Conventional audio-visual models have independent audio and video branches. We design a unified model for audio and video processing called Unified Audio-Visual Model (UAVM). In this paper, we describe UAVM, report its new state-of-the-art audio-visual event classification accuracy of 65.8% on VGGSound, and describe the intriguing properties of the model.
Audio classification is an active research area with a wide range of applications. Over the past decade, convolutional neural networks (CNNs) have been the de-facto standard building block for end-to-end audio classification models. Recently, neural networks based solely on self-attention mechanisms such as the Audio Spectrogram Transformer (AST) have been shown to outperform CNNs. In this paper, we find an intriguing interaction between the two very different models - CNN and AST models are good teachers for each other. When we use either of them as the teacher and train the other model as the student via knowledge distillation (KD), the performance of the student model noticeably improves, and in many cases, is better than the teacher model. In our experiments with this CNN/Transformer Cross-Model Knowledge Distillation (CMKD) method we achieve new state-of-the-art performance on FSD50K, AudioSet, and ESC-50.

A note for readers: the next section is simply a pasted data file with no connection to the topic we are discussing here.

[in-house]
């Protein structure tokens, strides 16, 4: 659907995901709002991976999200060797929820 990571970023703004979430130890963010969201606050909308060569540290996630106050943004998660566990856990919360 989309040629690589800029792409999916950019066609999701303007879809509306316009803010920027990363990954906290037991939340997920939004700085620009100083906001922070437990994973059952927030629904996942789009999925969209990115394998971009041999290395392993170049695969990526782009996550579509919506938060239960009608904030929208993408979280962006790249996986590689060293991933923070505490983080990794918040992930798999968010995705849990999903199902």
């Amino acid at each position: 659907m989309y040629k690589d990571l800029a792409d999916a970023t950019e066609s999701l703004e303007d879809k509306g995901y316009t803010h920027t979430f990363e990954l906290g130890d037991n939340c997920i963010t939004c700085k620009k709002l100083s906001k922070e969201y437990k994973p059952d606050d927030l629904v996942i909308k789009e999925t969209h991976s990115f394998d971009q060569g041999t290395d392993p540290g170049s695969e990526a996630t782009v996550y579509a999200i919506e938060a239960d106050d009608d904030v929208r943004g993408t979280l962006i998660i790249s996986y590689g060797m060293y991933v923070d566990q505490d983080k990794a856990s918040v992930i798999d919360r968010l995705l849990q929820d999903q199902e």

Multi-modal learning from video data has seen increased attention recently as it allows to train semantically meaningful embeddings without human annotation enabling tasks like zero-shot retrieval and classification. In this work, we present a multi-modal, modality agnostic fusion transformer approach that learns to exchange information between multiple modalities, such as video, audio, and text, and integrate them into a joined multi-modal representation to obtain an embedding that aggregates multi-modal temporal information. We propose to train the system with a combinatorial loss on everything at once, single modalities as well as pairs of modalities, explicitly leaving out any add-ons such as position or modality encoding. At test time, the resulting model can process and fuse any number of input modalities. Moreover, the implicit properties of the transformer allow to process inputs of different lengths. To evaluate the proposed approach, we train the model on the large scale HowTo100M dataset and evaluate the resulting embedding space on four challenging benchmark datasets obtaining state-of-the-art results in zero-shot video retrieval and zero-shot video action localization.